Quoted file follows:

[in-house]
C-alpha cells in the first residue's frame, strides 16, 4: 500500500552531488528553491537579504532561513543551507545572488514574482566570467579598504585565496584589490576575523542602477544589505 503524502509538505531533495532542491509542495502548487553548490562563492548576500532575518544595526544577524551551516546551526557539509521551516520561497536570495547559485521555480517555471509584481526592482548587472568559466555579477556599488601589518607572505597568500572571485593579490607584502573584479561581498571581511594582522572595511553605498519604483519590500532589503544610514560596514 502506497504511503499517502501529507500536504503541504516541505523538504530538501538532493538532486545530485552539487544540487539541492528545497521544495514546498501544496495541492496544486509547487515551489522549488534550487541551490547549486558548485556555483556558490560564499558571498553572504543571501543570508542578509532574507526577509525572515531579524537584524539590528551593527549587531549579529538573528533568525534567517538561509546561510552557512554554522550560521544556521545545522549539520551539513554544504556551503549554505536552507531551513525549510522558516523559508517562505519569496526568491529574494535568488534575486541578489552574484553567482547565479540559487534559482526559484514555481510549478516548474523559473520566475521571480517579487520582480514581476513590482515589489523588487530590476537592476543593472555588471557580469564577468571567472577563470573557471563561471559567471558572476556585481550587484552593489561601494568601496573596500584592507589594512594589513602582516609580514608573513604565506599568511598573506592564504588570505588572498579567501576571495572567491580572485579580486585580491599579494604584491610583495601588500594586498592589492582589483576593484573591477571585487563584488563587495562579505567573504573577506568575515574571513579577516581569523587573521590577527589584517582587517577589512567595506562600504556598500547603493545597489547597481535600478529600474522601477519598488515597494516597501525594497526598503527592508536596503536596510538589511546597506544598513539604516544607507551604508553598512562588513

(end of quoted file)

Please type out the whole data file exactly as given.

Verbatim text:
[in-house]
C-alpha cells in the first residue's frame, strides 16, 4: 500500500552531488528553491537579504532561513543551507545572488514574482566570467579598504585565496584589490576575523542602477544589505 503524502509538505531533495532542491509542495502548487553548490562563492548576500532575518544595526544577524551551516546551526557539509521551516520561497536570495547559485521555480517555471509584481526592482548587472568559466555579477556599488601589518607572505597568500572571485593579490607584502573584479561581498571581511594582522572595511553605498519604483519590500532589503544610514560596514 502506497504511503499517502501529507500536504503541504516541505523538504530538501538532493538532486545530485552539487544540487539541492528545497521544495514546498501544496495541492496544486509547487515551489522549488534550487541551490547549486558548485556555483556558490560564499558571498553572504543571501543570508542578509532574507526577509525572515531579524537584524539590528551593527549587531549579529538573528533568525534567517538561509546561510552557512554554522550560521544556521545545522549539520551539513554544504556551503549554505536552507531551513525549510522558516523559508517562505519569496526568491529574494535568488534575486541578489552574484553567482547565479540559487534559482526559484514555481510549478516548474523559473520566475521571480517579487520582480514581476513590482515589489523588487530590476537592476543593472555588471557580469564577468571567472577563470573557471563561471559567471558572476556585481550587484552593489561601494568601496573596500584592507589594512594589513602582516609580514608573513604565506599568511598573506592564504588570505588572498579567501576571495572567491580572485579580486585580491599579494604584491610583495601588500594586498592589492582589483576593484573591477571585487563584488563587495562579505567573504573577506568575515574571513579577516581569523587573521590577527589584517582587517577589512567595506562600504556598500547603493545597489547597481535600478529600474522601477519598488515597494516597501525594497526598503527592508536596503536596510538589511546597506544598513539604516544607507551604508553598512562588513